Ms Zoë Kitchel1, Mr Malin Pinsky1
1Rutgers University, New Brunswick, United States
Changes in climate lead to redistributions of organisms across the globe. Because temperature drives physiological processes such as metabolism and growth, in response to changing temperature organisms adjust location, adapt, or become extinct. In terrestrial systems, geographic barriers, restricted dispersal, and abundant refugia limit the extent to which changes in species’ ranges can match changes in temperature. Marine ecosystems provide fewer obstacles, and therefore serve as natural experiments to examine how changing climate patterns can influence species’ distributions. Here, we assess the associations between ocean temperature and multi-decadal trends in local colonization, extirpation, and species richness in nine marine regions around North America using scientific trawl survey data. We find that magnitude rather than direction of temperature change is useful for explaining change in species richness. Richness is rising in regions experiencing cooling in addition to regions experiencing warming. Additionally, while instances of extirpation are most associated with minimum yearly temperature and seasonality, instances of colonization are most associated with maximum and average yearly temperature. Inconsistent drivers for local colonizations and extirpations can lead to asymmetrical changes in the leading and lagging edges of species distributions. Species traits may further elucidate which climate drivers typically partner with leading and lagging range edges. We predict that these instances of alternative drivers of colonization and extirpation can explain patterns of species range edges on a global scale.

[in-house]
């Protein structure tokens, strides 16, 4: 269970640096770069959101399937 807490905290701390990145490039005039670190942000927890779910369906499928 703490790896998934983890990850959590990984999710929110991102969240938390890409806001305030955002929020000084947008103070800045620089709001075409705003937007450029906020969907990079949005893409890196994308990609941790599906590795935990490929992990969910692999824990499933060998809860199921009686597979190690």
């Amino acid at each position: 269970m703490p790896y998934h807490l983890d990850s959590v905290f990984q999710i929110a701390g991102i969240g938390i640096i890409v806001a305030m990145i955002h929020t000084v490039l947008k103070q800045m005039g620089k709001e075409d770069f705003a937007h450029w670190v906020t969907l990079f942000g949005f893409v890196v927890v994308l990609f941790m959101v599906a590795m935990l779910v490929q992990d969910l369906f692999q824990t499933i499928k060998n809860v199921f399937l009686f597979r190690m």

Zoë Kitchel is a graduate student with the Ecology and Evolution Program at Rutgers University where she studies climate change, fisheries, and trait diversity.